Why is the Flow House so good? For a start, being mostly granite it stays fairly dry, there is only one short steep section during the down hill, meaning the rest can be taken at your own pace, it has some wonderful natural technical features and there are so many lines that you never ride it the same way end to end twice. The problem with it is that it is a 8.5km up hill slog to get there.

This has stopped being a problem for us regulars a while ago but Adam struggled. I should point out that Adam is cardiovascularly the fittest person I know, but it’s football fitness which is a different set of muscles. It doesn’t really matter how much you want someone to enjoy an activity, when they reach the “good bit” on their last legs, having rubbed raw their virgin perineum and their two fat mates are fresh, chipper and full of encouragement, it seems unlikely that they’re going to see the attraction of this sport.

Adam commented that this wasn’t like football where if someone is slow and crap you just shout at them until they get better or leave and I think he appreciated the nurturing inclusive environment we tried to provide for him. Lambo and I both know that he can’t stand being the worst at something and we really wanted him to get into it. Sadly I fear we have failed, you can tell when someone has been bitten by the wild, glad to be alive glint in their eye that accompanies their first high speed completion of a descent, there was no glint. Oh well, you can’t say we didn’t try.

Despite failing to recruit another rider to our chapter the benefit of taking out a newbie is that you have to slow everything down, the climbs, the descents and this means that you have time to think. You have time to spot the line you’ve never seen because you’ve just been bundling through chasing your personal best. You have time to go back and do a section again whilst they catch up. Going slower could be the best way to go way to go faster.

Melted ice and snow, mud and of course rain.

Melted ice and snow, mud and of course rain.

Just me and Jim last Thursday, it had been fairly dry but as we set off from Endcliffe Park the drizzle started, as we ploughed up Clough Lane the wind howled and as we pulled onto hound kirk moor the mist descended. With nature screaming in our faces to go home or straight to the pub we pushed on up to Jim’s rock as tradition now demands. This track has now become one long rut though over use, we suspect because the “improvements” to Houndkirk road have rendered it so boring many more riders are using the alternatives. The climb is a real test of skill and although I rode up more of it than I did in last week’s snow and ice the stop start, wheel spinning  and pedal strikes made it an exhausting slog. The way down was not much better, slippery mud threatened to drag us into the heather and the mist meant we couldn’t see the steps until we were on top of them, I was glad to be at the bottom in one piece.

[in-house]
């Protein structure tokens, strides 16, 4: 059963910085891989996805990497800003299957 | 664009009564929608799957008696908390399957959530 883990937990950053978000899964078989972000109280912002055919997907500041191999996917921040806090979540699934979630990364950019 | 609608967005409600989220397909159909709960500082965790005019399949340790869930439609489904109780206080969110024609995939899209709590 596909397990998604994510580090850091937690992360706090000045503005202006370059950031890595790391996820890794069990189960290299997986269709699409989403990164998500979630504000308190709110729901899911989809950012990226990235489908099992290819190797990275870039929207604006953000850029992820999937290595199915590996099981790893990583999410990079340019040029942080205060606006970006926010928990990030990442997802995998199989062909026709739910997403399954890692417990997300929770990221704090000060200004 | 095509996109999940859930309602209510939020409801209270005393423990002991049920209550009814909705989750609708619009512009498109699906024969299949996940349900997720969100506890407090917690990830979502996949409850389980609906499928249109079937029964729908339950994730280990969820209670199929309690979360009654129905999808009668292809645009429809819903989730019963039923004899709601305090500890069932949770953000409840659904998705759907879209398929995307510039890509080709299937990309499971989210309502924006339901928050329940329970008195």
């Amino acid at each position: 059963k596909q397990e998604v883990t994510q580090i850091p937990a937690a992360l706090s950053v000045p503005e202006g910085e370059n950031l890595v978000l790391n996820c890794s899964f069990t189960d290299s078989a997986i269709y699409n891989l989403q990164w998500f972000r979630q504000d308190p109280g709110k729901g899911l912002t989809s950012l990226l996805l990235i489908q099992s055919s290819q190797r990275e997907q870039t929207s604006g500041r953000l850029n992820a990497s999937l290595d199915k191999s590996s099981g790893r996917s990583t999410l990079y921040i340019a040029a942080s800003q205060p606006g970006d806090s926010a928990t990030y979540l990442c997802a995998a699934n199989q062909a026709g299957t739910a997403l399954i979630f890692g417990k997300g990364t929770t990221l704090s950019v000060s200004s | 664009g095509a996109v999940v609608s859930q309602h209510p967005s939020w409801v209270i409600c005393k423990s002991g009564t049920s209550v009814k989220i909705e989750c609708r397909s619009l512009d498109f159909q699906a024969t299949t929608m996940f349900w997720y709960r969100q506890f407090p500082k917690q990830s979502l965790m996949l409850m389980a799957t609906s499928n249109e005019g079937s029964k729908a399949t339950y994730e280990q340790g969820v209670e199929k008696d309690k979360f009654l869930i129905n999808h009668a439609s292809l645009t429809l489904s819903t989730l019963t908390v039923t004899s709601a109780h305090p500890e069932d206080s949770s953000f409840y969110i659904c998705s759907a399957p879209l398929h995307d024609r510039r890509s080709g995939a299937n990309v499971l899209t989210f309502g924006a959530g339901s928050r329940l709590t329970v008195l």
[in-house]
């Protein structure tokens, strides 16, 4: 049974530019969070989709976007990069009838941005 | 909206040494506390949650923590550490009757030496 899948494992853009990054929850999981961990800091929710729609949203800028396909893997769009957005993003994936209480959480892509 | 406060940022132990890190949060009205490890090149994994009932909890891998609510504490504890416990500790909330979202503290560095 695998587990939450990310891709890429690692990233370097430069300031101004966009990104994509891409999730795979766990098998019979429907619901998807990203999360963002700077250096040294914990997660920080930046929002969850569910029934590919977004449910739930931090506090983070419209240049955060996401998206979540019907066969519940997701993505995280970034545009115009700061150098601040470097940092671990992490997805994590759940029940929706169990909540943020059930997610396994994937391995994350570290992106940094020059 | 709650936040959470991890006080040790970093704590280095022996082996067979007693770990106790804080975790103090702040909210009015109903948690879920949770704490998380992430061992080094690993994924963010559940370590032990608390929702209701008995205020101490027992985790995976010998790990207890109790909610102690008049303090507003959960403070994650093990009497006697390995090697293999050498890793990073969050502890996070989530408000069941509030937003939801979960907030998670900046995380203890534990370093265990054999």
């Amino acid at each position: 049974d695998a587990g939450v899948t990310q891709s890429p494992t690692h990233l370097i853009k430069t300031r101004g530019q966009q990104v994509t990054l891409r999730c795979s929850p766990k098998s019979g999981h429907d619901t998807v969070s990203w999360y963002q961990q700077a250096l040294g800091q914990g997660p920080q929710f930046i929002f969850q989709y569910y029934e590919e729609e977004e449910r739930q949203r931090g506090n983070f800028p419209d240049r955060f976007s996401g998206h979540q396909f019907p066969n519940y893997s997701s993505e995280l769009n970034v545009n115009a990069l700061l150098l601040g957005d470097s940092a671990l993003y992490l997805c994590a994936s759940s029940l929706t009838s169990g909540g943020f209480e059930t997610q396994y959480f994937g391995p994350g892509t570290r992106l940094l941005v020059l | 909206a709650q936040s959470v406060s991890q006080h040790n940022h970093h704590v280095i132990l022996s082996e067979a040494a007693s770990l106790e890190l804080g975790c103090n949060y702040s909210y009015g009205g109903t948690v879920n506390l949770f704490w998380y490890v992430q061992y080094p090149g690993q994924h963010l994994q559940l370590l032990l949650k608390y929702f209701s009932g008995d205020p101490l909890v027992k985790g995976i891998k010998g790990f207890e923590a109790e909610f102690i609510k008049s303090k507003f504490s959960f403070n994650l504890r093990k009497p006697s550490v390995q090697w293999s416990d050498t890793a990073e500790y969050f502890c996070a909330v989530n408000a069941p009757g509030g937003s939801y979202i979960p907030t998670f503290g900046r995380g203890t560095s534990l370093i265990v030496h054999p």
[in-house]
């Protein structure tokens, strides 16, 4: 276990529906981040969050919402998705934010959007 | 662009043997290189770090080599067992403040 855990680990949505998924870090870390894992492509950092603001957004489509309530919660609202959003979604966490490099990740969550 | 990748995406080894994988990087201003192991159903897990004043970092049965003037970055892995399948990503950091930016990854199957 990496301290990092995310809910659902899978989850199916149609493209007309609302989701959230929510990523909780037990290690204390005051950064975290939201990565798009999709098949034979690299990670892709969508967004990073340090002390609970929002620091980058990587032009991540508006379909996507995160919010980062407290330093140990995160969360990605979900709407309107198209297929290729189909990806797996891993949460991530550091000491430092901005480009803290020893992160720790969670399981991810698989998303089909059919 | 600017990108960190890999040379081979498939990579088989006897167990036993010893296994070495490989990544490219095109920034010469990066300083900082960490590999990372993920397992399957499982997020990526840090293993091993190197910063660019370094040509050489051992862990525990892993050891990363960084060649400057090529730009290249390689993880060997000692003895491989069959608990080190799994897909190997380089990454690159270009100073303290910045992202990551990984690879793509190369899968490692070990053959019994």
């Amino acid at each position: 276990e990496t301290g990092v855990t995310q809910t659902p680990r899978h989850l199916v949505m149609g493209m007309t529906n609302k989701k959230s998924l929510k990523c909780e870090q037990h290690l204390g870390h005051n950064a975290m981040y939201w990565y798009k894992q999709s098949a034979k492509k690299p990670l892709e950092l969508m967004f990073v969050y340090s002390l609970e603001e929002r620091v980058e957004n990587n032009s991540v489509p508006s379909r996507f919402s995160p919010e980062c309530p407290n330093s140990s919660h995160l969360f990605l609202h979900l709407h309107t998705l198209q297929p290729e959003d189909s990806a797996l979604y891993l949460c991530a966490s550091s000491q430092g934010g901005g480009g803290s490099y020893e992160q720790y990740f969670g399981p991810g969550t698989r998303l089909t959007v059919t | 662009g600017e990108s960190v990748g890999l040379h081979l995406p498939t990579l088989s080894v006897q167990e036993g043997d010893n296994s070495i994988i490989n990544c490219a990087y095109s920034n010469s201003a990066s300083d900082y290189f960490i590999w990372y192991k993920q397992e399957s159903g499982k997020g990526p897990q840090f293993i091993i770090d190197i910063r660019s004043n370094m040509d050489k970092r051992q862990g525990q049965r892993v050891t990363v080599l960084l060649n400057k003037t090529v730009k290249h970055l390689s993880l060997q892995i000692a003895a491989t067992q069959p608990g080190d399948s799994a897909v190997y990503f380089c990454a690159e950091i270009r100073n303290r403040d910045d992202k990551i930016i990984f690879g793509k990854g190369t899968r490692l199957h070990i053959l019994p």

For the third week in a row we called off Cabbage Bench, it’s hard enough in the dry when you can see more than three feet beyond your front wheel, tonight was not the night. We took the bikes about half way up the Houndkirk Road before turning back to the pub. We broke the 2 pint rule; this is the rule that states, any less than 2 and you might question the wisdom of firing through the woods at speed, in the dark with a lamp on your head, any more and you may end up in a river/ ditch / tree trunk.  That said, this rule was established by short people with less blood for the purposes of dilution than Jim and I so to hell with it. We found a different route back to town that took in Jim’s local circuit that he does a couple of times a week. It would be pretty tame in the day but at night, swooping silently through the trees not really knowing where you’re going with three pints inside you makes it quite interesting.

We popped out in Whitley Woods and went our separate ways, both glad we’d dragged ourselves out and grateful for mud guards.

The first rule of bike club is… You’re going to need a bike.

The first rule of bike club is… You’re going to need a bike.
No Excuses Thursday – 2 Feb 2012

No excuses Thursdays has taken a back seat over the last few months, equipment failures, Matt’s pre wedding riding ban, Matt’s Honeymoon and then I had my bike nicked. Apart from last weeks ill fated puncture fest we haven’t been out as a group since Jim and I meet up at the Norfolk Arms at the end of November and as we set off Jim’s rear brake caliper seized up and that was the end of the ride, three pints in the pub and home.